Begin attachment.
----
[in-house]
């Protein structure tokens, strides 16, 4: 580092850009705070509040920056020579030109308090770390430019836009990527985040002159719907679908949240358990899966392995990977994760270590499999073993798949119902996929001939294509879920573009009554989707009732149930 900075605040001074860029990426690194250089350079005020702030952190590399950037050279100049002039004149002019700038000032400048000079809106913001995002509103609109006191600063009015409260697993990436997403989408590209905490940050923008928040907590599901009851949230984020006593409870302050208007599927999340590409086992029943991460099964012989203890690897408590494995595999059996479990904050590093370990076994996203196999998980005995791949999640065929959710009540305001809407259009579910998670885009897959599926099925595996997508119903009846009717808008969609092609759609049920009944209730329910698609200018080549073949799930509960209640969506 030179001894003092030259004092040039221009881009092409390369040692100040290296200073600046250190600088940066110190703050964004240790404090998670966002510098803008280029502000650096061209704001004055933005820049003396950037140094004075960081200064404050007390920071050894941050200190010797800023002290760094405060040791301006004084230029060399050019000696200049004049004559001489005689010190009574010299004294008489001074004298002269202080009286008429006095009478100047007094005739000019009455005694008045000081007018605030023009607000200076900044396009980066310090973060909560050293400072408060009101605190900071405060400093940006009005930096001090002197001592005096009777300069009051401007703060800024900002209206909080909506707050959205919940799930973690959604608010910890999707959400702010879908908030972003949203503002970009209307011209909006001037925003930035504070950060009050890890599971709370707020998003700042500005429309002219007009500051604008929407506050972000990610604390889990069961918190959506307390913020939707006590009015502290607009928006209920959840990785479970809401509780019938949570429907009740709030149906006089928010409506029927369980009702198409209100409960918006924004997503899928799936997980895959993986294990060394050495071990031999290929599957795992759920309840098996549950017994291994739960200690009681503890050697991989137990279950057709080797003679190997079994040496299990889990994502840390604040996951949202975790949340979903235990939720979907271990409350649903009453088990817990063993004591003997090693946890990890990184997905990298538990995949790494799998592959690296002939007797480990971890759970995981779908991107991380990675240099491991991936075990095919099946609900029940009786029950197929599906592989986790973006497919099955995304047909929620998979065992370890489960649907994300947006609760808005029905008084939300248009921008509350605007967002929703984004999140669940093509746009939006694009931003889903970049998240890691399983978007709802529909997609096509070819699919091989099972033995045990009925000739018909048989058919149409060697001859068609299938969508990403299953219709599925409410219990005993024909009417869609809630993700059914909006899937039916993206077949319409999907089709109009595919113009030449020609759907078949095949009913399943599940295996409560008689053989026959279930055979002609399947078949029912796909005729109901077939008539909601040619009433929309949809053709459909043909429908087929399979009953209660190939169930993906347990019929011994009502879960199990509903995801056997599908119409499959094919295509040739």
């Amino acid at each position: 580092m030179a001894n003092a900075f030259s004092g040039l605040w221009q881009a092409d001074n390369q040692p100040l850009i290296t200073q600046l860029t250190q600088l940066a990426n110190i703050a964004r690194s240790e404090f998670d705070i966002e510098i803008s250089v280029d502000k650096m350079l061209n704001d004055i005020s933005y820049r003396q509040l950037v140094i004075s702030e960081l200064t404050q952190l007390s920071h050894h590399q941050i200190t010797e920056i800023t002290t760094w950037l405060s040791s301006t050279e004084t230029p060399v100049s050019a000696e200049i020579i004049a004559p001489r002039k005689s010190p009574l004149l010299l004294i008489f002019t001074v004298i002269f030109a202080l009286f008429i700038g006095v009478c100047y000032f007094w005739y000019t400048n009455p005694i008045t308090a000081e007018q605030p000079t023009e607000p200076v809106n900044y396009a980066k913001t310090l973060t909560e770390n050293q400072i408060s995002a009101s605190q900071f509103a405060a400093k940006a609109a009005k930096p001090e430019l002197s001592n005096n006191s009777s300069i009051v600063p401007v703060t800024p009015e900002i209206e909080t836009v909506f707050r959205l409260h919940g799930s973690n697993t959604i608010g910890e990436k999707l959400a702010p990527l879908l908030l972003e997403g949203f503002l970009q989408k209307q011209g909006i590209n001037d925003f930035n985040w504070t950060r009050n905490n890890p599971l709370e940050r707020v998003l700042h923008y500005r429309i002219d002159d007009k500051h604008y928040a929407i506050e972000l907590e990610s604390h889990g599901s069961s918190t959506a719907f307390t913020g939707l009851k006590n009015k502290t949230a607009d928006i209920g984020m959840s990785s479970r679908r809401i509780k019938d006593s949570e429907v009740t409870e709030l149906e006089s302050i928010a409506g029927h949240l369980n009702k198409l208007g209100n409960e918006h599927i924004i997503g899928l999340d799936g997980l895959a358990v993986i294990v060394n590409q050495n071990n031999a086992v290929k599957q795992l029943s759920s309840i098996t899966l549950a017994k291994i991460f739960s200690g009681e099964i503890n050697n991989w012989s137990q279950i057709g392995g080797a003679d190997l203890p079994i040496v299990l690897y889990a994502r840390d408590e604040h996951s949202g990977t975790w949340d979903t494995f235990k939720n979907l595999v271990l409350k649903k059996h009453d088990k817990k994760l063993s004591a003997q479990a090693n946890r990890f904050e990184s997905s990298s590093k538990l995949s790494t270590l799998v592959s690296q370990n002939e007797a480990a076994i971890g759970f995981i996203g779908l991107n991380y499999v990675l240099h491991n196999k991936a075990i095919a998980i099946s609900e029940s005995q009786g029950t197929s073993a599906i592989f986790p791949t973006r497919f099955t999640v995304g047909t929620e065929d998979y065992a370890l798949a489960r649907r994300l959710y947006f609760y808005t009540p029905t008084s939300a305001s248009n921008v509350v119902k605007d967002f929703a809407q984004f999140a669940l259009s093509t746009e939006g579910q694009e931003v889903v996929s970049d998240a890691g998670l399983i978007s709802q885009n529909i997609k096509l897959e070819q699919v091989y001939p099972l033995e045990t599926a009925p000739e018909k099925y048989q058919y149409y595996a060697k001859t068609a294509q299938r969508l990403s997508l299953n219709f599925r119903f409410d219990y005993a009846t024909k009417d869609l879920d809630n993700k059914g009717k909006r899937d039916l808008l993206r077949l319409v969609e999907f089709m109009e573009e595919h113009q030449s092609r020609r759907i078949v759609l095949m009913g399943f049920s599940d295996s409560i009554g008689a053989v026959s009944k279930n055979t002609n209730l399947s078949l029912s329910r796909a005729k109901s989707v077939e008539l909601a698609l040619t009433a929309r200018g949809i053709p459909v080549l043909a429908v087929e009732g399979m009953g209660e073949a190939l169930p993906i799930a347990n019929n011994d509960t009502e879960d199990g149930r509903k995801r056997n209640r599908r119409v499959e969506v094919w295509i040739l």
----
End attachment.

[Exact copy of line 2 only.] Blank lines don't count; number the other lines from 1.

């Protein structure tokens, strides 16, 4: 580092850009705070509040920056020579030109308090770390430019836009990527985040002159719907679908949240358990899966392995990977994760270590499999073993798949119902996929001939294509879920573009009554989707009732149930 900075605040001074860029990426690194250089350079005020702030952190590399950037050279100049002039004149002019700038000032400048000079809106913001995002509103609109006191600063009015409260697993990436997403989408590209905490940050923008928040907590599901009851949230984020006593409870302050208007599927999340590409086992029943991460099964012989203890690897408590494995595999059996479990904050590093370990076994996203196999998980005995791949999640065929959710009540305001809407259009579910998670885009897959599926099925595996997508119903009846009717808008969609092609759609049920009944209730329910698609200018080549073949799930509960209640969506 030179001894003092030259004092040039221009881009092409390369040692100040290296200073600046250190600088940066110190703050964004240790404090998670966002510098803008280029502000650096061209704001004055933005820049003396950037140094004075960081200064404050007390920071050894941050200190010797800023002290760094405060040791301006004084230029060399050019000696200049004049004559001489005689010190009574010299004294008489001074004298002269202080009286008429006095009478100047007094005739000019009455005694008045000081007018605030023009607000200076900044396009980066310090973060909560050293400072408060009101605190900071405060400093940006009005930096001090002197001592005096009777300069009051401007703060800024900002209206909080909506707050959205919940799930973690959604608010910890999707959400702010879908908030972003949203503002970009209307011209909006001037925003930035504070950060009050890890599971709370707020998003700042500005429309002219007009500051604008929407506050972000990610604390889990069961918190959506307390913020939707006590009015502290607009928006209920959840990785479970809401509780019938949570429907009740709030149906006089928010409506029927369980009702198409209100409960918006924004997503899928799936997980895959993986294990060394050495071990031999290929599957795992759920309840098996549950017994291994739960200690009681503890050697991989137990279950057709080797003679190997079994040496299990889990994502840390604040996951949202975790949340979903235990939720979907271990409350649903009453088990817990063993004591003997090693946890990890990184997905990298538990995949790494799998592959690296002939007797480990971890759970995981779908991107991380990675240099491991991936075990095919099946609900029940009786029950197929599906592989986790973006497919099955995304047909929620998979065992370890489960649907994300947006609760808005029905008084939300248009921008509350605007967002929703984004999140669940093509746009939006694009931003889903970049998240890691399983978007709802529909997609096509070819699919091989099972033995045990009925000739018909048989058919149409060697001859068609299938969508990403299953219709599925409410219990005993024909009417869609809630993700059914909006899937039916993206077949319409999907089709109009595919113009030449020609759907078949095949009913399943599940295996409560008689053989026959279930055979002609399947078949029912796909005729109901077939008539909601040619009433929309949809053709459909043909429908087929399979009953209660190939169930993906347990019929011994009502879960199990509903995801056997599908119409499959094919295509040739």